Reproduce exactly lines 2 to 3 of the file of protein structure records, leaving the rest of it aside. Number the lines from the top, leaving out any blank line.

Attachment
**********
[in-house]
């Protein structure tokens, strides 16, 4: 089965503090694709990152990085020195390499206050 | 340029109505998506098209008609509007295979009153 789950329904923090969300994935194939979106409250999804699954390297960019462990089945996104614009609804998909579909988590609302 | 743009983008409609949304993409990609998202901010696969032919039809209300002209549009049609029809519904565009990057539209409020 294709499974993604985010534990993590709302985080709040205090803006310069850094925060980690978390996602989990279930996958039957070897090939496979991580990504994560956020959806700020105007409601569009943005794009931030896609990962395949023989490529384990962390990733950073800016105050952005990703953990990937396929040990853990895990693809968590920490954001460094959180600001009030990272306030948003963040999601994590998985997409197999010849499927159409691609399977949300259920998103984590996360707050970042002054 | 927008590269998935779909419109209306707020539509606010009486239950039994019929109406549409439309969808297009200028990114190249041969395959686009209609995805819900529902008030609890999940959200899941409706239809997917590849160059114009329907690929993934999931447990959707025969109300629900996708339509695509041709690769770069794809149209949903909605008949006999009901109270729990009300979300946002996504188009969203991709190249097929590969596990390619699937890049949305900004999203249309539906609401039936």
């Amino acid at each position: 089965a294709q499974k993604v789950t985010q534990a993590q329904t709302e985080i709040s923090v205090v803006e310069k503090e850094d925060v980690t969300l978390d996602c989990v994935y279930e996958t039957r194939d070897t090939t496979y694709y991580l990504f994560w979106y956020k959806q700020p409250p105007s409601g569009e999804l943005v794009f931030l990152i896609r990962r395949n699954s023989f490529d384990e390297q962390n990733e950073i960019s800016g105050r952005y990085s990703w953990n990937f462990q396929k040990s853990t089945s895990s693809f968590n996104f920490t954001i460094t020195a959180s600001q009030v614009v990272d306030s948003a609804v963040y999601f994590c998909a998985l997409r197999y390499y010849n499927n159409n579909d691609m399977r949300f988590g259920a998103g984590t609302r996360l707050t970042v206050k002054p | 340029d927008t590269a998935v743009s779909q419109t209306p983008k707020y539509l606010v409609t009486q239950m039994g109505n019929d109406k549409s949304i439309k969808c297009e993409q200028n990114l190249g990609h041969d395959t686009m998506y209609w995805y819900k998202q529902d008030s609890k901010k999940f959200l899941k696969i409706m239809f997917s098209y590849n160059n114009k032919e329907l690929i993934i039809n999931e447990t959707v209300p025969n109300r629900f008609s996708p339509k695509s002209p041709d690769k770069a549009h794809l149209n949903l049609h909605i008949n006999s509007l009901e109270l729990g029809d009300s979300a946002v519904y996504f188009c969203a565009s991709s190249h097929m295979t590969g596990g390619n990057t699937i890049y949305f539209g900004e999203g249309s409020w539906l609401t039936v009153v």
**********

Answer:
């Protein structure tokens, strides 16, 4: 089965503090694709990152990085020195390499206050 | 340029109505998506098209008609509007295979009153 789950329904923090969300994935194939979106409250999804699954390297960019462990089945996104614009609804998909579909988590609302 | 743009983008409609949304993409990609998202901010696969032919039809209300002209549009049609029809519904565009990057539209409020 294709499974993604985010534990993590709302985080709040205090803006310069850094925060980690978390996602989990279930996958039957070897090939496979991580990504994560956020959806700020105007409601569009943005794009931030896609990962395949023989490529384990962390990733950073800016105050952005990703953990990937396929040990853990895990693809968590920490954001460094959180600001009030990272306030948003963040999601994590998985997409197999010849499927159409691609399977949300259920998103984590996360707050970042002054 | 927008590269998935779909419109209306707020539509606010009486239950039994019929109406549409439309969808297009200028990114190249041969395959686009209609995805819900529902008030609890999940959200899941409706239809997917590849160059114009329907690929993934999931447990959707025969109300629900996708339509695509041709690769770069794809149209949903909605008949006999009901109270729990009300979300946002996504188009969203991709190249097929590969596990390619699937890049949305900004999203249309539906609401039936």
């Amino acid at each position: 089965a294709q499974k993604v789950t985010q534990a993590q329904t709302e985080i709040s923090v205090v803006e310069k503090e850094d925060v980690t969300l978390d996602c989990v994935y279930e996958t039957r194939d070897t090939t496979y694709y991580l990504f994560w979106y956020k959806q700020p409250p105007s409601g569009e999804l943005v794009f931030l990152i896609r990962r395949n699954s023989f490529d384990e390297q962390n990733e950073i960019s800016g105050r952005y990085s990703w953990n990937f462990q396929k040990s853990t089945s895990s693809f968590n996104f920490t954001i460094t020195a959180s600001q009030v614009v990272d306030s948003a609804v963040y999601f994590c998909a998985l997409r197999y390499y010849n499927n159409n579909d691609m399977r949300f988590g259920a998103g984590t609302r996360l707050t970042v206050k002054p | 340029d927008t590269a998935v743009s779909q419109t209306p983008k707020y539509l606010v409609t009486q239950m039994g109505n019929d109406k549409s949304i439309k969808c297009e993409q200028n990114l190249g990609h041969d395959t686009m998506y209609w995805y819900k998202q529902d008030s609890k901010k999940f959200l899941k696969i409706m239809f997917s098209y590849n160059n114009k032919e329907l690929i993934i039809n999931e447990t959707v209300p025969n109300r629900f008609s996708p339509k695509s002209p041709d690769k770069a549009h794809l149209n949903l049609h909605i008949n006999s509007l009901e109270l729990g029809d009300s979300a946002v519904y996504f188009c969203a565009s991709s190249h097929m295979t590969g596990g390619n990057t699937i890049y949305f539209g900004e999203g249309s409020w539906l609401t039936v009153v």